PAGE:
This past Friday, Attorney General Jeff Sessions and the U.S. Department of Justice (DOJ) sent letters to nine jurisdictions that had been identified in a May 2016 report by the DOJ Inspector General as having laws that potentially violate 8 U.S.C. § 1373—in other words, these are places that local officials have declared sanctuary cities.
Reportedly, Sessions is warning each of those cities they have to prove compliance with federal immigration laws by June or risk losing federal funding from the Byrne Justice Assistance Grant.
Named after Edward Byrne, a New York City police officer who was assassinated by a drug gang in 1988 while he sat in a marked patrol car guarding a witness, the grant provides critical funding for police departments around the country, including: law enforcement, prosecution, indigent defense, courts, crime prevention and education, corrections and community corrections, drug treatment and enforcement, planning, evaluation, technology improvement, and crime victim and witness initiatives.
I live in the biggest sanctuary municipality of them all―New York City―a place that celebrates its diversity, a melting pot of countless cultures where hard- working immigrants and their children can climb the educational and economic ladder. And it’s incredibly safe for a city its size, especially when compared to the rest of the country. The fact is, I feel five times more safe here than in most of Session’s home state, Alabama, which also happens to be where I grew up and visit often. Although Alabama’s biggest city, Birmingham, is going through an exciting economic and cultural rebirth, there are pockets of nasty violent crime that statistically make New York City look like Mayberry in comparison.
And, according to the US Centers for Disease Control and Prevention’s National Center for Injury Prevention and Control, Alabama had the third-highest rate of death by guns in the United States (behind Alaska, Montana and Louisiana). Nonetheless, Alabama’s affection for guns runs deep. State leaders in Montgomery just passed a bill eliminating the requirement for a permit from a county sheriff to carry a concealed handgun.
The bloodshed in Session’s own backyard didn’t stop him from citing Chicago’s spike in gun violence or a gang-bust in the Bay Area, and then he launched into a rant about New York City and the danger it faces from immigrants and transnational gangs.
“New York City continues to see gang murder after gang murder, the predictable consequence of the city’s ‘soft on crime’ stance,” said the DOJ statement.
New York City Mayor Bill DeBlasio wasted no time hitting back on the “soft stance” quip. He wrote in the New York Daily News Saturday that “New York City’s record on public safety is nothing less than stunning. This is a city of 8.5 million people. We host around 60 million visitors a year. Yet, we continue to beat our own records on driving down crime.”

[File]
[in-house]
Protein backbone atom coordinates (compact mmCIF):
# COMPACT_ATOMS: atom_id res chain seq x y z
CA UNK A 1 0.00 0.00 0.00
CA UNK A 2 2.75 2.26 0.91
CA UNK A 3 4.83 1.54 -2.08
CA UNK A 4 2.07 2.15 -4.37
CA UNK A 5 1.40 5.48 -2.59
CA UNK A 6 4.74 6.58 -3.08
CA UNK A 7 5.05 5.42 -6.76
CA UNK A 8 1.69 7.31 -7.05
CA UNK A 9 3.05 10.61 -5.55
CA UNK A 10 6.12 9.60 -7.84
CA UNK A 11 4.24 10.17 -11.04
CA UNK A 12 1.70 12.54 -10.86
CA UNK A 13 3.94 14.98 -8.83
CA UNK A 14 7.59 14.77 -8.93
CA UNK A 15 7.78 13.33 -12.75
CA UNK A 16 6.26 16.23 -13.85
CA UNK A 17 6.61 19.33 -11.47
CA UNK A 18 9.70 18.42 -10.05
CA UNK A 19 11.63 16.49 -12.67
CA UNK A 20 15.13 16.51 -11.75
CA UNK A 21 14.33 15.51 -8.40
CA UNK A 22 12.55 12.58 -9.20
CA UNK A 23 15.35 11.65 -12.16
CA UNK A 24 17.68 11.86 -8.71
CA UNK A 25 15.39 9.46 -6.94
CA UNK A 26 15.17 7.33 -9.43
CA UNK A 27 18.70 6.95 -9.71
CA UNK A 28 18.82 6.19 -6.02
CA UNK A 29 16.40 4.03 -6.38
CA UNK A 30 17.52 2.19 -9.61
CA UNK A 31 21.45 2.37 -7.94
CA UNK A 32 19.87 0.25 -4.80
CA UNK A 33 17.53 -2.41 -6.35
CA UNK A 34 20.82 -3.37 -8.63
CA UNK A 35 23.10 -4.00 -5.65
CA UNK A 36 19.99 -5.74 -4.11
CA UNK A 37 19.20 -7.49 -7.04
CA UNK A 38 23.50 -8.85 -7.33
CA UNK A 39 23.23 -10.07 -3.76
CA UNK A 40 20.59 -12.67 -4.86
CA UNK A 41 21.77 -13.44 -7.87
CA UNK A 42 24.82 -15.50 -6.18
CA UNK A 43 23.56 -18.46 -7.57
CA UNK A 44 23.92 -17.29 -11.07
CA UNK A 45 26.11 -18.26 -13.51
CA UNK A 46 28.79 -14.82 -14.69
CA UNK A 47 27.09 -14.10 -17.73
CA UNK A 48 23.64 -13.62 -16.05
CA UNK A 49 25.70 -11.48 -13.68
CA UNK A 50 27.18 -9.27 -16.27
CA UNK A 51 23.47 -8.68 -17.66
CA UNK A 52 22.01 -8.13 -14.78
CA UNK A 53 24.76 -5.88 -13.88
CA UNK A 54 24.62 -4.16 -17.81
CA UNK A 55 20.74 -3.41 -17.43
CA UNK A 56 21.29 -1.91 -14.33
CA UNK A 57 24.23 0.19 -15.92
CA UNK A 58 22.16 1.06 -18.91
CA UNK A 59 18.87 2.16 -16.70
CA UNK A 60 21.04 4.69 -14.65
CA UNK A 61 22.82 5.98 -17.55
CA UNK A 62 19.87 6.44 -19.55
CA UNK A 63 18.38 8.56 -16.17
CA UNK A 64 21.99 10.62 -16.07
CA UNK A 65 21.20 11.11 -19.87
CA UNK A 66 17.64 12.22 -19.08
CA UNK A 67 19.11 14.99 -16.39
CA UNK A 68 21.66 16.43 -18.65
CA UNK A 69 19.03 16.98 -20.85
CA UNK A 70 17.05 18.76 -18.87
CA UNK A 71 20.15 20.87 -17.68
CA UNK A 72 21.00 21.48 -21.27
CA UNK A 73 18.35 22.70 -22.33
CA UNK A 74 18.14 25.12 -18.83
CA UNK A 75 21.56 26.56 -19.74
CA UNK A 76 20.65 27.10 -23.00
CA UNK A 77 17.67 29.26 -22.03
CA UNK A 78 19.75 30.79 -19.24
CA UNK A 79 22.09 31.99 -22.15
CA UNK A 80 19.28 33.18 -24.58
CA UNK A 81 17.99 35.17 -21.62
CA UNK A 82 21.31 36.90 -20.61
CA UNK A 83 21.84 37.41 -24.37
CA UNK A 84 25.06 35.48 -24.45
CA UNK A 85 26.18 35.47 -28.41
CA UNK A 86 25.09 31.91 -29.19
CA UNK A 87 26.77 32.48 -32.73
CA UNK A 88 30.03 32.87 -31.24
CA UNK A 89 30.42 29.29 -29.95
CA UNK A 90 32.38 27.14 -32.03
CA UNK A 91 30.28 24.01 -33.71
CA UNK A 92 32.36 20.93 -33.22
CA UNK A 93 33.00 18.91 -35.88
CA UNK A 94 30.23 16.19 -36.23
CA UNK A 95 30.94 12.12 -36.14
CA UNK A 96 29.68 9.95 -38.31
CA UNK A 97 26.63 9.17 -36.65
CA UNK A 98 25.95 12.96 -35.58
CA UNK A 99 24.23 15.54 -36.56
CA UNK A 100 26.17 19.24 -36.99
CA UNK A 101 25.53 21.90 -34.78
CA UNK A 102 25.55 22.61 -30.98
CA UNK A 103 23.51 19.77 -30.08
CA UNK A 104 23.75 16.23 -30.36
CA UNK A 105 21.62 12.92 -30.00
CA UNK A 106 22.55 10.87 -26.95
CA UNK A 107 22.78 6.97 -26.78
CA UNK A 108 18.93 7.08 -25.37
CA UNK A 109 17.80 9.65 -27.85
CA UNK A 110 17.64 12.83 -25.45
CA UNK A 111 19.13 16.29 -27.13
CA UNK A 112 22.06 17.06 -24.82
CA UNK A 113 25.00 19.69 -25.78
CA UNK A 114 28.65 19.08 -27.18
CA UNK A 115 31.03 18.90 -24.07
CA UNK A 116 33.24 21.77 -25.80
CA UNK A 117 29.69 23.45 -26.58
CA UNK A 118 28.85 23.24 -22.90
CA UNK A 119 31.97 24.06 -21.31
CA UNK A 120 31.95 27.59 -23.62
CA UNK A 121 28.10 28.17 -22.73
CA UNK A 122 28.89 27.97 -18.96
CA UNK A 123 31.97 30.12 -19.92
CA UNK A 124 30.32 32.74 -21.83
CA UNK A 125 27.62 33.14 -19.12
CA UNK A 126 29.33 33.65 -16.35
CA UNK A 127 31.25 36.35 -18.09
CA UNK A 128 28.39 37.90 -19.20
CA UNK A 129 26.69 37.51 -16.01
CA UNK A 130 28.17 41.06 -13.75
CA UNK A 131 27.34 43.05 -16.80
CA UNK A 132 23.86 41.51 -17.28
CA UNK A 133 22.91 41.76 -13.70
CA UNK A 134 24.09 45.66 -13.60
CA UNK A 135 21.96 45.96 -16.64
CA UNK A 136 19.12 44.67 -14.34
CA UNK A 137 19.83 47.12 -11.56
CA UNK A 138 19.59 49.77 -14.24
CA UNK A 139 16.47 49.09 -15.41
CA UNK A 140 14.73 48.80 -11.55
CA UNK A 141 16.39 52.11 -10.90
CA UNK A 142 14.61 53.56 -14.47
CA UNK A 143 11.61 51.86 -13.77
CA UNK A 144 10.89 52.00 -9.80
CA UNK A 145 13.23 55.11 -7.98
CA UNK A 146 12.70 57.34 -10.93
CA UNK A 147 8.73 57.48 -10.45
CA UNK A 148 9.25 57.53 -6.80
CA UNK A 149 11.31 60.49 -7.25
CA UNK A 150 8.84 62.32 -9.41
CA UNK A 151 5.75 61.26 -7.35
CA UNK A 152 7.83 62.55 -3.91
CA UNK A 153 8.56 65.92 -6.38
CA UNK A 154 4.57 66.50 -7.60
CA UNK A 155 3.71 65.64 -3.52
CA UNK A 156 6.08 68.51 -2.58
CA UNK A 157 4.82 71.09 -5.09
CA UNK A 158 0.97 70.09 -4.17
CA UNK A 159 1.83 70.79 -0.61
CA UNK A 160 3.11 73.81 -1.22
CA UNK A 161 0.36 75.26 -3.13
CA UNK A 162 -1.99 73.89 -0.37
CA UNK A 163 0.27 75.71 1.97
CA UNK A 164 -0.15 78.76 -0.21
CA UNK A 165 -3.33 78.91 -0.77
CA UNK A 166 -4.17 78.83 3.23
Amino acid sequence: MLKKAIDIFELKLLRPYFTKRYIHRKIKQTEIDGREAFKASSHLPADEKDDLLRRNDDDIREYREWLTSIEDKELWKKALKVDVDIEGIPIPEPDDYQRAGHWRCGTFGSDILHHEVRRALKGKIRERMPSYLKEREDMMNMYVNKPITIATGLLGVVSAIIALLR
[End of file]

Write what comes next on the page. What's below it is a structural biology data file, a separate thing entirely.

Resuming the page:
New York City has seen crime fall for the past quarter-century. “Last year was the safest in this city’s modern, recorded history. Last year, we had the fewest shootings,” wrote the mayor.
New York City has been doing something right. In 1990, more than 2,300 people were murdered here. By 2016, that number had dropped to 355. Since 1993 overall crime in this city has fallen 73 percent according to NYPD.
Meanwhile, in cities such as Memphis, population 600,000, there were 228 murders in 2016; in St. Louis, a town of just over 300,000, 188 murders in 2016. And, in mine and Jeff Sessions’ beloved native home state sits Birmingham, a city with barely more than 200,000 people which saw 104 people murdered in 2016.
Sanctuary cities do not permit municipal funds or resources to be applied in furtherance of enforcement of federal immigration laws―at least on paper. These cities normally do not permit police or municipal employees to inquire about one’s immigration status.
Truth be told, U.S. citizens are more likely to commit a violent crime than immigrants. Numerous studies have confirmed this. Jeff Sessions is promoting biased and xenophobic illogic. People like Sessions and President Trump are experts at exploiting fear and ignorance.
There is a also a deep scent of hypocrisy wafting from the Trump administration justice department. If Jeff Sessions and other Trump administration officials truly wanted to take a bite of crime, they would focus their energies on the abject poverty, isolationism, and the social, educational as well as economic inequity infecting many of our cities and rural areas. These are places where poverty equals hopelessness and hopelessness is a state where survival at any cost is the reality. Violent crime festers in communities and conditions like that. I’d argue that Jeff Sessions should consider New York City’s remarkable decline in violence as something to aspire to. Perhaps he could pay the city a visit, and learn a thing or two that could be implemented in places like Alabama.